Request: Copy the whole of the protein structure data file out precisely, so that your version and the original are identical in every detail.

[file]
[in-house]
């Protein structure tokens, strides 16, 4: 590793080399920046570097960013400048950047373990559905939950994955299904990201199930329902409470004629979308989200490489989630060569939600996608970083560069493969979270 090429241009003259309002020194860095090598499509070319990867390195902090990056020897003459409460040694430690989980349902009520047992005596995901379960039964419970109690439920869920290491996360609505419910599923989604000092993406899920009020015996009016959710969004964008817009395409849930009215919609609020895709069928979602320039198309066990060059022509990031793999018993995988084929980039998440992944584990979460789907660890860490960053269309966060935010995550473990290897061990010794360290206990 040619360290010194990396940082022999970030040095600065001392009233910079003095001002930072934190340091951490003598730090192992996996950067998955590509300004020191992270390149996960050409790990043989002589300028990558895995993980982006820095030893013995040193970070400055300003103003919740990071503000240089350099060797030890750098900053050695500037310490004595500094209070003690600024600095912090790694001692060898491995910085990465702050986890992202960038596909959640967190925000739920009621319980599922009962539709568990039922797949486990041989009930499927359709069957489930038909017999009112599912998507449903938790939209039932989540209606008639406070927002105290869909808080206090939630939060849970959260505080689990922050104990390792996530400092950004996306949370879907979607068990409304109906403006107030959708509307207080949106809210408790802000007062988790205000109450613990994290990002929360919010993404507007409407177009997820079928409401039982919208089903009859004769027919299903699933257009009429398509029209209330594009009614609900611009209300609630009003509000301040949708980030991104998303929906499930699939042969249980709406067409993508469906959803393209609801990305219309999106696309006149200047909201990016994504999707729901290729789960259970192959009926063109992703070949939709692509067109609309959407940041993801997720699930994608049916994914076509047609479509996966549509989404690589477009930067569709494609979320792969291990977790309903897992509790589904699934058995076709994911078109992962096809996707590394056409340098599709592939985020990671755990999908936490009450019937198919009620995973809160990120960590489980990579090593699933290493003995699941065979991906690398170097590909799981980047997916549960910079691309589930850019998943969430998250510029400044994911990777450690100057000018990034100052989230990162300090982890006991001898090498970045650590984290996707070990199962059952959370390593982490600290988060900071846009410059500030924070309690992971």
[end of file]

[in-house]
């Protein structure tokens, strides 16, 4: 590793080399920046570097960013400048950047373990559905939950994955299904990201199930329902409470004629979308989200490489989630060569939600996608970083560069493969979270 090429241009003259309002020194860095090598499509070319990867390195902090990056020897003459409460040694430690989980349902009520047992005596995901379960039964419970109690439920869920290491996360609505419910599923989604000092993406899920009020015996009016959710969004964008817009395409849930009215919609609020895709069928979602320039198309066990060059022509990031793999018993995988084929980039998440992944584990979460789907660890860490960053269309966060935010995550473990290897061990010794360290206990 040619360290010194990396940082022999970030040095600065001392009233910079003095001002930072934190340091951490003598730090192992996996950067998955590509300004020191992270390149996960050409790990043989002589300028990558895995993980982006820095030893013995040193970070400055300003103003919740990071503000240089350099060797030890750098900053050695500037310490004595500094209070003690600024600095912090790694001692060898491995910085990465702050986890992202960038596909959640967190925000739920009621319980599922009962539709568990039922797949486990041989009930499927359709069957489930038909017999009112599912998507449903938790939209039932989540209606008639406070927002105290869909808080206090939630939060849970959260505080689990922050104990390792996530400092950004996306949370879907979607068990409304109906403006107030959708509307207080949106809210408790802000007062988790205000109450613990994290990002929360919010993404507007409407177009997820079928409401039982919208089903009859004769027919299903699933257009009429398509029209209330594009009614609900611009209300609630009003509000301040949708980030991104998303929906499930699939042969249980709406067409993508469906959803393209609801990305219309999106696309006149200047909201990016994504999707729901290729789960259970192959009926063109992703070949939709692509067109609309959407940041993801997720699930994608049916994914076509047609479509996966549509989404690589477009930067569709494609979320792969291990977790309903897992509790589904699934058995076709994911078109992962096809996707590394056409340098599709592939985020990671755990999908936490009450019937198919009620995973809160990120960590489980990579090593699933290493003995699941065979991906690398170097590909799981980047997916549960910079691309589930850019998943969430998250510029400044994911990777450690100057000018990034100052989230990162300090982890006991001898090498970045650590984290996707070990199962059952959370390593982490600290988060900071846009410059500030924070309690992971």